Pharmacology Update

Rosuvastatin Calcium (Crestor)

By William T. Elliott, MD, FACP, and James Chan, PharmD, PhD

The FDA has approved another HMG-CoA reductase inhibitor (statin) for the treatment of elevated cholesterol. Rosuvastatin is a potent new statin that is not extensively metabolized and has low potential for drug interaction. It is licensed from Shionogi in Japan and marketed by AstraZeneca as Crestor.

Indications

Rosuvastatin is indicated as an adjunct to diet to reduce elevated total cholesterol, LDL-cholesterol, ApoB, nonHDL-cholesterol and triglycerides, and to increase HDL-cholesterol in patients with primary hypercholesterolemia (heterozygous familial and nonfamilial) and mixed dyslipidemia (Fredrickson Type IIa and IIb). It is also indicated for patients with elevated triglycerides (Fredrickson Type IV) and patients with homozygous familial hypercholesterolemia as an adjunct to other lipid-lowering treatments to lower LDL-cholesterol, total-cholesterol, and ApoB.1

Dosage

The dose range for rosuvastatin is 5-40 mg depending on goal of therapy, concomitant drugs, and patient response. The usual starting dose is 10 mg daily and 20 mg daily for patients with homozygous familial hypercholesterolemia. It may be taken at any time of day and without regard to meals, and no dosage adjustment is needed for patients with mild-to-moderate renal impairment. In patients with severe renal impairment not on hemodialysis, the starting dose is 5 mg daily, and in those taking cyclosporine, the dose should be limited to 5 mg daily.1 Rosuvastatin is available as 5-mg, 10-mg, 20-mg, and 40-mg tablets.

Potential Advantages

Rosuvastatin is not extensively metabolized by the cytochrome P450 enzyme system, and, as a result, drug interactions associated with other statins are not associated with rosuvastatin.1 Rosuvastatin appears to be the most potent statin on a milligram basis. In a 12-week, randomized, double-blind, placebo-controlled, comparative study, rosuvastatin 5 mg and 10 mg produced a greater reduction in LDL-C than atorvastatin 10 mg.2 LDL-C reductions were 40% and 43% for rosuvastatin 5 mg (n =128) and 10 mg (n = 129), respectively, compared to 35% for atorvastatin 10 mg (n = 127). These were significant at P < 0.01 and P < 0.001, respectively. At those doses, 42% and 47% of patients on rosuvastatin met NCEP ATP III goal compared to 19% for atorvastatin.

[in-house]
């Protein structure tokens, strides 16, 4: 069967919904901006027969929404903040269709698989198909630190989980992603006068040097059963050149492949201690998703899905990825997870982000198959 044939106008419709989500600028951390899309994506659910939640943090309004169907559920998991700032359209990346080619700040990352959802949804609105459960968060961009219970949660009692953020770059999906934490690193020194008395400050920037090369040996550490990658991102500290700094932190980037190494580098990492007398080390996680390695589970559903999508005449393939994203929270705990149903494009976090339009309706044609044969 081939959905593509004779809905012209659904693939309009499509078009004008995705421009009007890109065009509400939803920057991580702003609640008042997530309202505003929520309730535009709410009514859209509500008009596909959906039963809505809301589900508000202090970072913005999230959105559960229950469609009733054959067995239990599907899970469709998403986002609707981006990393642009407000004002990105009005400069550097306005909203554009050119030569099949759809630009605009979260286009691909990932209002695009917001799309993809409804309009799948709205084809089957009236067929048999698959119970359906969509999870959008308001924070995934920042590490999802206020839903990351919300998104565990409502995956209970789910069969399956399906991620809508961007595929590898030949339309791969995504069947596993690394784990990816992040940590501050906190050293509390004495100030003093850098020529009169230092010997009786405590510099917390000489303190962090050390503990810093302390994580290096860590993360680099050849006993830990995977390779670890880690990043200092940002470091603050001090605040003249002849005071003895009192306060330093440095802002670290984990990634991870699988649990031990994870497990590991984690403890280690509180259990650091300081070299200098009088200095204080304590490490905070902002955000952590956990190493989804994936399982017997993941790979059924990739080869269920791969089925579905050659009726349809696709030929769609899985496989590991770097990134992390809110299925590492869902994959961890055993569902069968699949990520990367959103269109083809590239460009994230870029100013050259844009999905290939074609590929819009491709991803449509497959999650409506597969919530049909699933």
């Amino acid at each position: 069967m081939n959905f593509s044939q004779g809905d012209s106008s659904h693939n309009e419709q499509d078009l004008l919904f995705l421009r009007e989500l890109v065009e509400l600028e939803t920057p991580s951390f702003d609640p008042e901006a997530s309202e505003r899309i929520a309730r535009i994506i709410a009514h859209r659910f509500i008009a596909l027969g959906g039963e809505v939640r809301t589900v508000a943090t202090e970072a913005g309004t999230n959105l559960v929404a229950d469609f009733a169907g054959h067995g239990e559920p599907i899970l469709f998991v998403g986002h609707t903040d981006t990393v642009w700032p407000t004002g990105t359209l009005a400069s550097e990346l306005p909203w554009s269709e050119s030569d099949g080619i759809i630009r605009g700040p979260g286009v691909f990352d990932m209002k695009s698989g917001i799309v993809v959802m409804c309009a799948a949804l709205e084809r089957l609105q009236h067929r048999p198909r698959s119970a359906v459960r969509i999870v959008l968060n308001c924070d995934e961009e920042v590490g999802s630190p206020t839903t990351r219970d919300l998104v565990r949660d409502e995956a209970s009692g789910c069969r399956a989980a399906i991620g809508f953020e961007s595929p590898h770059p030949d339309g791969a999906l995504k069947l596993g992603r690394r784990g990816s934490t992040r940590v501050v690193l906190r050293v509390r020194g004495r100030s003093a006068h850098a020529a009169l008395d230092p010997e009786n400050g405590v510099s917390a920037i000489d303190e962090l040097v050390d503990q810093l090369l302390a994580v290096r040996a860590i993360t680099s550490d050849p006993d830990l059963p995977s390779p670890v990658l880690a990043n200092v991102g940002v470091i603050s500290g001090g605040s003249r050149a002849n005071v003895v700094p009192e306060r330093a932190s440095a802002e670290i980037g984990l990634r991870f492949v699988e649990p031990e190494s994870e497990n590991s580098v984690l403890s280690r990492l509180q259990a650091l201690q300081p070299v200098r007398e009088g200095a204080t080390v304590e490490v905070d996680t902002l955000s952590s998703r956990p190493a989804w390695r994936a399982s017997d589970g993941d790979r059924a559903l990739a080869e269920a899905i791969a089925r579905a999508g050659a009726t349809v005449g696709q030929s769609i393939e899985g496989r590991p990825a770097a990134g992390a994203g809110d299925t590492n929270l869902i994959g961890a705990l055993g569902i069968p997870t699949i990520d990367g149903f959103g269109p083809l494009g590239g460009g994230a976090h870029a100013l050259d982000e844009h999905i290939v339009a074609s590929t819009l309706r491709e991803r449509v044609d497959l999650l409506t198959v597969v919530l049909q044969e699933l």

Potential Disadvantages

Higher doses of rosuvastatin (ie, 40 mg and 80 mg) appeared to be associated with a higher frequency of proteinuria of 2+ or higher compared to the same dose of atorvastatin.5 The frequencies were 2.8% and 11%, respectively, compared to 0.4% and 0.3% for atorvastatin 40 mg and 80 mg. There is limited clinical experience with rosuvastatin. While it appears to be well tolerated, its safety profile needs to be confirmed with further clinical studies and postmarketing surveillance.

Comments

Rosuvastatin is a potent, hydrophilic HMG-CoA reductase inhibitor (statin) with a low potential for drug interactions and a long elimination half-life (about 19 hours). In patients with hypercholesterolemia (heterozygous familial and nonfamilial) and mixed dyslipidemia (Fredrickson Type IIa and IIb), rosuvastatin 10 mg reduced LDL-C by about 50%, total cholesterol by about 36%, and triglycerides by about 10% at 6 weeks.1-3 In comparative studies, rosuvastatin is more potent than atorvastatin and simvastatin on a mg-for-mg basis.1,2,4 The drug appears to be well tolerated and the overall incidence of adverse events were similar to other statins with the possible difference of proteinuria.4

The average wholesale cost of rosuvastatin is $2.63 per tablets for all strengths. This is 12% less than the average weighted cost for atorvastatin.6

Clinical Implications

Statins are the firstline pharmacological management of hypercholesterolemia. Rosuvastatin offers a potent new agent in this class with a low risk for drug interactions. Due to rosuvastatin’s potency, a higher percent of patient may achieve NCEP LDL-C goals compared to currently available statins.

Dr. Elliott is Chair, Formulary Committee, Northern California Kaiser Permanente, and Assistant Clinical Professor of Medicine, University of California-San Francisco. Dr. Chan is Pharmacy Quality and Outcomes Manager, Kaiser Permanente, Oakland, CA. Both are associate editors of Internal Medicine Alert.

References

1. Crestor Product Information. AstraZeneca. August 2003.

2. Davidson M, et al. Am J Cardiol. 2002;89(3):268-275.

3. Olsson AG, et al. Am J Cardiol. 2002;88(5):504-508.

4. Carswell CI, et al. Drugs. 2002;62(14):2075-2085.

5. FDC Report. The Pink Sheet. 2003;65(33):4-5.

6. FDC Report. The Pink Sheet. 2003;65(33):3.